We have heard a lot lately about the gun control versus gun rights debates, and also about a well regulated militia versus arming the citizenry. Some gun control advocates have argued that tanks, artillery and nuclear weapons are not being debated as arms, but this has not been very effective with changing the minds of the staunch Second Amendment supporters concerning semi-automatic firearms, or as some have called it, the assault weapon.
But what about the machine gun? We have all seen the movies and documentaries about how the Tommy Gun was used during the prohibition days of Al Capone and the Untouchables, but we do not hear an uproar today to own fully automatic firearms as well. Why is this and was there an outcry when they were banned? Were there protests against the government for trying to take away everyone’s guns at that time as we have seen today?
It would seem that the machine gun or fully automatic firearm is just one step above semi-automatic firearms in their capability, so if their was not a major outcry with the banning of fully automatic firearms, one could easily be confused with the outrage shown by the gun rights advocates and their thinking the government is coming to take ‘all’ of their guns, even though only semi-automatic weapons are being discussed.
To add to the confusion, the term ‘Assault Weapon’ has been a cause of many disagreements between the two opposing groups. Unfortunately, the definition for an assault weapon changes depending on which group is defining it.
There are many Second Amendment gun rights advocates that believe the term should be used only to arms that are capable of full automatic fire, such as those used by the military and law enforcement. The terms ‘tactical rifle’ and ‘modern sporting rifle’ are preferred when describing semi-automatic civilian firearms.
Gun control advocates believe semi-automatic firearms, like the civilian AR-15, should also be designated as assault weapons that could be used on the battlefield, because of their ability to rapidly kill as many enemy soldiers as possible. Also, they believe this includes semi-automatic rifles that have detachable magazines and military features including pistol grips, flash suppressors and collapsible or folding stocks.
In 1934, the National Firearms Act was passed, and this was the first attempt to regulate the use of fully automatic firearms, along with some other types of weapons, such as the sawed-off shotgun. Here is the description of the NFA according to the Bureau of Alcohol, Tobacco, Firearms and Explosives or ATF:
The NFA was originally enacted in 1934. Similar to the current NFA, the original Act imposed a tax on the making and transfer of firearms defined by the Act, as well as a special (occupational) tax on persons and entities engaged in the business of importing, manufacturing, and dealing in NFA firearms. The law also required the registration of all NFA firearms with the Secretary of the Treasury. Firearms subject to the 1934 Act included shotguns and rifles having barrels less than 18 inches in length, certain firearms described as “any other weapons,” machine guns, and firearm mufflers and silencers.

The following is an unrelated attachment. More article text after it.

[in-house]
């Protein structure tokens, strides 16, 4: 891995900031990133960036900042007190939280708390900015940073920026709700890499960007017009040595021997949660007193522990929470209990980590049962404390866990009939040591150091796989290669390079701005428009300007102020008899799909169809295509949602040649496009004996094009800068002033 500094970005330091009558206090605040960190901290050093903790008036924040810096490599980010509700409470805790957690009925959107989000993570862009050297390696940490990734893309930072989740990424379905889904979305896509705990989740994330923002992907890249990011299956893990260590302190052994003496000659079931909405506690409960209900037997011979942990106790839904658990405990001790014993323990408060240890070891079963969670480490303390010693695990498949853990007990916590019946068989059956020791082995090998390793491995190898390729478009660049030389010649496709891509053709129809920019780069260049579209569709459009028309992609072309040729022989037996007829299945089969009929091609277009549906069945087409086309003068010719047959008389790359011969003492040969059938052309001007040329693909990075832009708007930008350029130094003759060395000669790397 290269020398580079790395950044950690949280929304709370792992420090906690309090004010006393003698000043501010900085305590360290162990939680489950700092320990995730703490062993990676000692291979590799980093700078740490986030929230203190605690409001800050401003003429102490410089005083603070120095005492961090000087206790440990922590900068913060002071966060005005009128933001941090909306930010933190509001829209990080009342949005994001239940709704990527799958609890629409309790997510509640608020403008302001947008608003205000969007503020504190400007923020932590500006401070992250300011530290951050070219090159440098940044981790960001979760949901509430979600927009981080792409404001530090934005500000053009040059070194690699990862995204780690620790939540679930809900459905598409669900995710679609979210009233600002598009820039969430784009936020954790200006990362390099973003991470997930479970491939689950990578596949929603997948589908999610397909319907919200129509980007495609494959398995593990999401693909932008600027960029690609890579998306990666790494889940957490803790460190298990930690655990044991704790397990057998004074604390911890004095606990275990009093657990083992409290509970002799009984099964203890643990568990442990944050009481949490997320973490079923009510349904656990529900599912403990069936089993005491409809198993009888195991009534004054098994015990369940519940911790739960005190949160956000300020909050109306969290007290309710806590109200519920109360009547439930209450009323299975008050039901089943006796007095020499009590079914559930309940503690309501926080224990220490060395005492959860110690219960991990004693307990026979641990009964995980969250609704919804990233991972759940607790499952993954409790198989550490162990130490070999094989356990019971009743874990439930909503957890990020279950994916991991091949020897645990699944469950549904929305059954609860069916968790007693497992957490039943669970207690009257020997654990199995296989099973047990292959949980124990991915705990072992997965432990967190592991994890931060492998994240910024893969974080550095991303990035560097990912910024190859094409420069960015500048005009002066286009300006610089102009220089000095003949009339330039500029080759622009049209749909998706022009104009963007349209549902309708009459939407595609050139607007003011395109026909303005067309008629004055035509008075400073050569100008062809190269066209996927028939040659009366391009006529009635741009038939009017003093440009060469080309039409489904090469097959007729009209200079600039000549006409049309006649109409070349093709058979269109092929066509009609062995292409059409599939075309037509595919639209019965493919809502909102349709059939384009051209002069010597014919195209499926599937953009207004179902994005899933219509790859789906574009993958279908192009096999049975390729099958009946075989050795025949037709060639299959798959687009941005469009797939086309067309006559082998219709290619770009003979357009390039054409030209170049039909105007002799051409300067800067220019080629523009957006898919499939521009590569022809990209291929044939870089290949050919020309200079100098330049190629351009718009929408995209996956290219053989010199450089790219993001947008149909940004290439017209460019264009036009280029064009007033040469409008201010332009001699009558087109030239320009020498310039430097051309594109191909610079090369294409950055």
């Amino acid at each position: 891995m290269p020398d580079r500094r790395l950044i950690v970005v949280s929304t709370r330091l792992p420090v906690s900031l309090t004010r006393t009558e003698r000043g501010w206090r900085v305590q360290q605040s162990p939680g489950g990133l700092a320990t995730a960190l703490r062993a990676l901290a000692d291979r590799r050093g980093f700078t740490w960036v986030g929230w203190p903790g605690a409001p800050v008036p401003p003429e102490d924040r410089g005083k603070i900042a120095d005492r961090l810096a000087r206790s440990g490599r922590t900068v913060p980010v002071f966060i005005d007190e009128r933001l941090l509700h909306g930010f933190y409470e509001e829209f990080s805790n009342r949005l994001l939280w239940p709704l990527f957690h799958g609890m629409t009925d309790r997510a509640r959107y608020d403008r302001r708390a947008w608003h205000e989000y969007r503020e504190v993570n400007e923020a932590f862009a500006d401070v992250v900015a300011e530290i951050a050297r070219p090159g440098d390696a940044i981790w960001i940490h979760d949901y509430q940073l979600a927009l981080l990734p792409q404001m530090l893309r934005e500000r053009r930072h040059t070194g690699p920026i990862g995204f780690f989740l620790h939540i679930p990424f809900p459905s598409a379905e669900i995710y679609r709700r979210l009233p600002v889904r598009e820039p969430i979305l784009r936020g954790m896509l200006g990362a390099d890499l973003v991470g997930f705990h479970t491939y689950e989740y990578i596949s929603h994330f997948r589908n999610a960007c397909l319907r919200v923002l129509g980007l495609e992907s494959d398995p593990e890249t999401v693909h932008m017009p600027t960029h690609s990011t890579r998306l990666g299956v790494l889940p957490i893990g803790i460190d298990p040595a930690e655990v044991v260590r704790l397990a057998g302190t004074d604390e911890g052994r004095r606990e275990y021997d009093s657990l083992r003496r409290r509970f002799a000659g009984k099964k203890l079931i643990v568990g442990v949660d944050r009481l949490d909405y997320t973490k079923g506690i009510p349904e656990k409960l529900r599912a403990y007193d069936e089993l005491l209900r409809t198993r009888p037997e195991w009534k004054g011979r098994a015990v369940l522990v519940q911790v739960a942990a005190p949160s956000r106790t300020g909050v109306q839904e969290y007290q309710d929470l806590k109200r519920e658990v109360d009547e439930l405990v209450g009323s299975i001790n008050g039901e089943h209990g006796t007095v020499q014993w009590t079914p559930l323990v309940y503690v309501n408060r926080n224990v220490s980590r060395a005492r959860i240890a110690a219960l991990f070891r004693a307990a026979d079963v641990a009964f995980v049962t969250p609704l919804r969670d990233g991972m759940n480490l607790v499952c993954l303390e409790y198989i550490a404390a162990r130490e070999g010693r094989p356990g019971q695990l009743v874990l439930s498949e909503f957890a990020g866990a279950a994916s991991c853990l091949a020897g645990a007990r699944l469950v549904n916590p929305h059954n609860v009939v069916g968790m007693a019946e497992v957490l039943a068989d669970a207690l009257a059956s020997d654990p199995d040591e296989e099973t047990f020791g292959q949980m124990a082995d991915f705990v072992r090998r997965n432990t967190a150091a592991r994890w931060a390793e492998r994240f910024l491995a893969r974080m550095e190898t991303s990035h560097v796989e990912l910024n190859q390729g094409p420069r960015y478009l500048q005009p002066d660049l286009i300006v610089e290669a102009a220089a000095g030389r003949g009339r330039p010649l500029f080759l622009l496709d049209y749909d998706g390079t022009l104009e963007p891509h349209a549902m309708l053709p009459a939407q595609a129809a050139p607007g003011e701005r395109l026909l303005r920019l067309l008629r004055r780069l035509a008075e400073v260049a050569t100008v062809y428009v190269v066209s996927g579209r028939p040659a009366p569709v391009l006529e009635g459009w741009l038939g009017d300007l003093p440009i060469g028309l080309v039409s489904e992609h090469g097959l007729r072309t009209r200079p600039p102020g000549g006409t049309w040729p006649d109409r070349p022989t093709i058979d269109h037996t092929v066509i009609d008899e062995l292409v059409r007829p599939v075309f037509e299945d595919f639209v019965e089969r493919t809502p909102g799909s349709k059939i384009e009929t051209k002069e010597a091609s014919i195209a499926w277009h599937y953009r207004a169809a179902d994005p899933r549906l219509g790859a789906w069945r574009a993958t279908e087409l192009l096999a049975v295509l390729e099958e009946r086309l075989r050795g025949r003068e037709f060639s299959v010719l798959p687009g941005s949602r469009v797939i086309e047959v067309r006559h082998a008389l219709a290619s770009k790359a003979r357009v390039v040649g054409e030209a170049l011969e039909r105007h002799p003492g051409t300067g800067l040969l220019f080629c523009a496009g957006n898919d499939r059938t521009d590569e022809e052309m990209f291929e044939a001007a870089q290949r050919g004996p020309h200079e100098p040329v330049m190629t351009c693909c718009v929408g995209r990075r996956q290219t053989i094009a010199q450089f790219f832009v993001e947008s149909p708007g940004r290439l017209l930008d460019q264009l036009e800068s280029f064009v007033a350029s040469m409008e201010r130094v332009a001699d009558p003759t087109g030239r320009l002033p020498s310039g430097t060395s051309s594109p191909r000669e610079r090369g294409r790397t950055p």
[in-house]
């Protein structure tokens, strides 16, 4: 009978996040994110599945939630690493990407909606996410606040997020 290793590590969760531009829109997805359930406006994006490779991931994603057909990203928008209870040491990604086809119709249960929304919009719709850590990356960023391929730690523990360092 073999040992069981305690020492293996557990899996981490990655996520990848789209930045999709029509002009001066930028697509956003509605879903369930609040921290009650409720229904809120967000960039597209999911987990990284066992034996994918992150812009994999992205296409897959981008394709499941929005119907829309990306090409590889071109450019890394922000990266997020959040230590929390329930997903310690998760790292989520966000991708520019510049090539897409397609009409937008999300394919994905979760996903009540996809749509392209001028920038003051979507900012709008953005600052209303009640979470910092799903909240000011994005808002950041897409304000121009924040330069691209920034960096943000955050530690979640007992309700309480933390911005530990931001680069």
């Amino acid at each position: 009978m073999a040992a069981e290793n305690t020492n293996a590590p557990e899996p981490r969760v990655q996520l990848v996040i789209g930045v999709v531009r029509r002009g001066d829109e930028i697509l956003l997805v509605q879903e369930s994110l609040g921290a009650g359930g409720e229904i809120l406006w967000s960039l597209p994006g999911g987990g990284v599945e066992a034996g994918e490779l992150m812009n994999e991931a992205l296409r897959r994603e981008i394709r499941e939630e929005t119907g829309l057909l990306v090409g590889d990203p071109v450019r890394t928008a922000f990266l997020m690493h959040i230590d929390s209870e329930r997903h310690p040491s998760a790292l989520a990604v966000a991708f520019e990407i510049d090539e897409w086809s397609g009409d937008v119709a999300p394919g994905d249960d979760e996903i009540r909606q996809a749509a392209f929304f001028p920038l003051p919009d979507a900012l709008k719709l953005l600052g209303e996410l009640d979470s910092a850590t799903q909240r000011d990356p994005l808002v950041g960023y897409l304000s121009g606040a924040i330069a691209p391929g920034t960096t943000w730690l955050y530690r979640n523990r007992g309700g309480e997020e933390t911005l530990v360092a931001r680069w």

On February 14, 1929, the mob-style gang violence across the country finally came to a watershed moment with the St. Valentine’s Day Massacre where several men, under orders from Chicago gangster Al Capone, mowed down, with Tommy Guns and dressed as policemen, seven men associated with his enemy, the Irish gangster George “Bugs” Moran.
Also, on February 15, 1933, there was an assassination attempt, in Miami, Florida, by Giuseppe Zangara, an Italian immigrant and unemployed brick layer, that missed President Franklin Roosevelt, but Chicago Mayor Anton Cermak was killed by the gunfire.
The shocking violence shown during the St. Valentine’s Day Massacre and the attempted assassination of President Roosevelt were contributing factors that helped him get the support he needed from Congress to pass the National Firearms Act. Other contributing factors were the rash of kidnappings, such as the Lindbergh baby kidnapping in 1932, and also the wave of violence from gangsters like John Dillinger and his bank robberies in 1933 and 1934.
In President Roosevelt’s ‘Statement on Signing Crime Bill‘ on May 18, 1934, he wrote:
These laws are a renewed challenge on the part of the Federal Government to interstate crime. They are also complementary to the broader program designed to curb the evil-doer of whatever class.
In enacting them, the Congress has provided additional equipment for the Department of Justice to aid local authorities. Lacking these new weapons, the Department already has tracked down many major outlaws and its vigilance has spread fear in the underworld. With additional resources, I am confident that it will make still greater inroads upon organized crime.